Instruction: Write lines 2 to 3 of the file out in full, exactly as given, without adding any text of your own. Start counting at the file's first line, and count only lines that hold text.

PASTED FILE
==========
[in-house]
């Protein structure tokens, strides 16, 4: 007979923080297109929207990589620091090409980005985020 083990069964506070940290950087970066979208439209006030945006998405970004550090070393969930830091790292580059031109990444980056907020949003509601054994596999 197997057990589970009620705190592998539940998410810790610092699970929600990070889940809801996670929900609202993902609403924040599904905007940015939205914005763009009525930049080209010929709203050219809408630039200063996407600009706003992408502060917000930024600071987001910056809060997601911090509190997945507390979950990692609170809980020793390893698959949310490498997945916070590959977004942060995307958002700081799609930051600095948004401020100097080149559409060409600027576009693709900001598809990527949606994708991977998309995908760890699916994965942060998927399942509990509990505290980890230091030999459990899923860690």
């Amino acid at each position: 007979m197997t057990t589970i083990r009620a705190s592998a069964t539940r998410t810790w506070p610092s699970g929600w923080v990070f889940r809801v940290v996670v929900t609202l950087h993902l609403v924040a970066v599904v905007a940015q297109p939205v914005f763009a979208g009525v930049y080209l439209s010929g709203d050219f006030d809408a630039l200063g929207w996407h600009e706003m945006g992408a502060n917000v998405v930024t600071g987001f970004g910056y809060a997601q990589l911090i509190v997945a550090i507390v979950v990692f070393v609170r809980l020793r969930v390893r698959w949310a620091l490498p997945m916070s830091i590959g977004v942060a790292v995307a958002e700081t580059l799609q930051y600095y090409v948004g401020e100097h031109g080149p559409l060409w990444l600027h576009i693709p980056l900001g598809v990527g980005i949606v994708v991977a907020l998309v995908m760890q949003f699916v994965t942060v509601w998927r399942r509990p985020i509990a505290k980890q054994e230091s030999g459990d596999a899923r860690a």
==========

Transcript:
């Protein structure tokens, strides 16, 4: 007979923080297109929207990589620091090409980005985020 083990069964506070940290950087970066979208439209006030945006998405970004550090070393969930830091790292580059031109990444980056907020949003509601054994596999 197997057990589970009620705190592998539940998410810790610092699970929600990070889940809801996670929900609202993902609403924040599904905007940015939205914005763009009525930049080209010929709203050219809408630039200063996407600009706003992408502060917000930024600071987001910056809060997601911090509190997945507390979950990692609170809980020793390893698959949310490498997945916070590959977004942060995307958002700081799609930051600095948004401020100097080149559409060409600027576009693709900001598809990527949606994708991977998309995908760890699916994965942060998927399942509990509990505290980890230091030999459990899923860690």
């Amino acid at each position: 007979m197997t057990t589970i083990r009620a705190s592998a069964t539940r998410t810790w506070p610092s699970g929600w923080v990070f889940r809801v940290v996670v929900t609202l950087h993902l609403v924040a970066v599904v905007a940015q297109p939205v914005f763009a979208g009525v930049y080209l439209s010929g709203d050219f006030d809408a630039l200063g929207w996407h600009e706003m945006g992408a502060n917000v998405v930024t600071g987001f970004g910056y809060a997601q990589l911090i509190v997945a550090i507390v979950v990692f070393v609170r809980l020793r969930v390893r698959w949310a620091l490498p997945m916070s830091i590959g977004v942060a790292v995307a958002e700081t580059l799609q930051y600095y090409v948004g401020e100097h031109g080149p559409l060409w990444l600027h576009i693709p980056l900001g598809v990527g980005i949606v994708v991977a907020l998309v995908m760890q949003f699916v994965t942060v509601w998927r399942r509990p985020i509990a505290k980890q054994e230091s030999g459990d596999a899923r860690a």